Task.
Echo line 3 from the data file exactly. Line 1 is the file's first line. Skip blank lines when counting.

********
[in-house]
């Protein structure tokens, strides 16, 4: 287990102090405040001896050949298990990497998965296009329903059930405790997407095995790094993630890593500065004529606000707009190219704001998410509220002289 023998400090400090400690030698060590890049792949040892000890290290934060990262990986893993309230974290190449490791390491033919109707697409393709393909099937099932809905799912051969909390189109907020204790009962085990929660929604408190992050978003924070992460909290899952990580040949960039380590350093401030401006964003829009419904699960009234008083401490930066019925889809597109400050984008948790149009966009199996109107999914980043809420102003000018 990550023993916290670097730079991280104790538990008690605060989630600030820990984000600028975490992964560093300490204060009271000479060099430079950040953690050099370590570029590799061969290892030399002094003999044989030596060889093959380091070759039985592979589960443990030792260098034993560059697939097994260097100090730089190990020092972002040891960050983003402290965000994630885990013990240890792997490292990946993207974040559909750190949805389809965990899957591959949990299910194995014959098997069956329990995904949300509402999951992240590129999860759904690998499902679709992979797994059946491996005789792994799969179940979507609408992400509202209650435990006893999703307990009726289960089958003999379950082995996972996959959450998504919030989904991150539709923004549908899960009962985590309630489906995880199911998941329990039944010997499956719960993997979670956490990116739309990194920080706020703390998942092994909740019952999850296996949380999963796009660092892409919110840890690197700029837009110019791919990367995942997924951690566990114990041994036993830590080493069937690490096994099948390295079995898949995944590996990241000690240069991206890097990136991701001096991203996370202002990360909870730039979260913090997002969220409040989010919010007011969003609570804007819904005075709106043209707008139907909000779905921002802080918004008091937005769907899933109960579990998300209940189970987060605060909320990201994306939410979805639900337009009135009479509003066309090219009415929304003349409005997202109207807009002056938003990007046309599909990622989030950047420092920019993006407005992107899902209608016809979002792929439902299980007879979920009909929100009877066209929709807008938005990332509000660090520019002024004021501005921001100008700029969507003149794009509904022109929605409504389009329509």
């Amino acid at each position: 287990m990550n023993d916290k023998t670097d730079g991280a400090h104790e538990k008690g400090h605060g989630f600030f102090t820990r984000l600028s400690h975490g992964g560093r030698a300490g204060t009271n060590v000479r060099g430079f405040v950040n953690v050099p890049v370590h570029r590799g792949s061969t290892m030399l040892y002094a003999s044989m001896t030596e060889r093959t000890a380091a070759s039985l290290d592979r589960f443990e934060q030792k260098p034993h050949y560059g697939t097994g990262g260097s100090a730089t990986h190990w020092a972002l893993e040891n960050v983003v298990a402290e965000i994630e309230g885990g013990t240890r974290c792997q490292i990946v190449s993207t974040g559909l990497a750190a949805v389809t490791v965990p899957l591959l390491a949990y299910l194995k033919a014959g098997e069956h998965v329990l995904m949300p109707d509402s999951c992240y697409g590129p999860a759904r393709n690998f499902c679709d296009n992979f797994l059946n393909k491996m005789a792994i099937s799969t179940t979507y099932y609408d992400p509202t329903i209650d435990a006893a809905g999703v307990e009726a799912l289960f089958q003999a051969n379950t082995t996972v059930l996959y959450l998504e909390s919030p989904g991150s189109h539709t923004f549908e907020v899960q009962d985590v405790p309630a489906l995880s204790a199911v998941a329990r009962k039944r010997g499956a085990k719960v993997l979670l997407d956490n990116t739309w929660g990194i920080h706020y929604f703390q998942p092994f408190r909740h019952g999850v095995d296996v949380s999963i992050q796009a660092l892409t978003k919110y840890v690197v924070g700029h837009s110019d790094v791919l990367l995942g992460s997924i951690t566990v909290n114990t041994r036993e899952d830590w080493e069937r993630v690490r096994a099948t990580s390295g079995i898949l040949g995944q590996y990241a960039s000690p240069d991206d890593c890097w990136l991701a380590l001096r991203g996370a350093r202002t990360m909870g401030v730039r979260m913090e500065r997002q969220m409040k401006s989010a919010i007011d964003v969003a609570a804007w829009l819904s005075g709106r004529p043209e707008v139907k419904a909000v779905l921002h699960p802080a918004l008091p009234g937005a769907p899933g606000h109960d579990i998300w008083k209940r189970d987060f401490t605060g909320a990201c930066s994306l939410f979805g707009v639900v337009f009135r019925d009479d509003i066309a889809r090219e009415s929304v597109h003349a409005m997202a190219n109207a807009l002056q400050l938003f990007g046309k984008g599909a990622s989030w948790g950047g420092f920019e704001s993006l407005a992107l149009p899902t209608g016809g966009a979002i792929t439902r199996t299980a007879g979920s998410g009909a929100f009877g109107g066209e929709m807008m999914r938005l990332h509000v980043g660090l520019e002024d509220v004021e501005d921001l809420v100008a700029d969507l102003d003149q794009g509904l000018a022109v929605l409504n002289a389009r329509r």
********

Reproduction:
């Amino acid at each position: 287990m990550n023993d916290k023998t670097d730079g991280a400090h104790e538990k008690g400090h605060g989630f600030f102090t820990r984000l600028s400690h975490g992964g560093r030698a300490g204060t009271n060590v000479r060099g430079f405040v950040n953690v050099p890049v370590h570029r590799g792949s061969t290892m030399l040892y002094a003999s044989m001896t030596e060889r093959t000890a380091a070759s039985l290290d592979r589960f443990e934060q030792k260098p034993h050949y560059g697939t097994g990262g260097s100090a730089t990986h190990w020092a972002l893993e040891n960050v983003v298990a402290e965000i994630e309230g885990g013990t240890r974290c792997q490292i990946v190449s993207t974040g559909l990497a750190a949805v389809t490791v965990p899957l591959l390491a949990y299910l194995k033919a014959g098997e069956h998965v329990l995904m949300p109707d509402s999951c992240y697409g590129p999860a759904r393709n690998f499902c679709d296009n992979f797994l059946n393909k491996m005789a792994i099937s799969t179940t979507y099932y609408d992400p509202t329903i209650d435990a006893a809905g999703v307990e009726a799912l289960f089958q003999a051969n379950t082995t996972v059930l996959y959450l998504e909390s919030p989904g991150s189109h539709t923004f549908e907020v899960q009962d985590v405790p309630a489906l995880s204790a199911v998941a329990r009962k039944r010997g499956a085990k719960v993997l979670l997407d956490n990116t739309w929660g990194i920080h706020y929604f703390q998942p092994f408190r909740h019952g999850v095995d296996v949380s999963i992050q796009a660092l892409t978003k919110y840890v690197v924070g700029h837009s110019d790094v791919l990367l995942g992460s997924i951690t566990v909290n114990t041994r036993e899952d830590w080493e069937r993630v690490r096994a099948t990580s390295g079995i898949l040949g995944q590996y990241a960039s000690p240069d991206d890593c890097w990136l991701a380590l001096r991203g996370a350093r202002t990360m909870g401030v730039r979260m913090e500065r997002q969220m409040k401006s989010a919010i007011d964003v969003a609570a804007w829009l819904s005075g709106r004529p043209e707008v139907k419904a909000v779905l921002h699960p802080a918004l008091p009234g937005a769907p899933g606000h109960d579990i998300w008083k209940r189970d987060f401490t605060g909320a990201c930066s994306l939410f979805g707009v639900v337009f009135r019925d009479d509003i066309a889809r090219e009415s929304v597109h003349a409005m997202a190219n109207a807009l002056q400050l938003f990007g046309k984008g599909a990622s989030w948790g950047g420092f920019e704001s993006l407005a992107l149009p899902t209608g016809g966009a979002i792929t439902r199996t299980a007879g979920s998410g009909a929100f009877g109107g066209e929709m807008m999914r938005l990332h509000v980043g660090l520019e002024d509220v004021e501005d921001l809420v100008a700029d969507l102003d003149q794009g509904l000018a022109v929605l409504n002289a389009r329509r």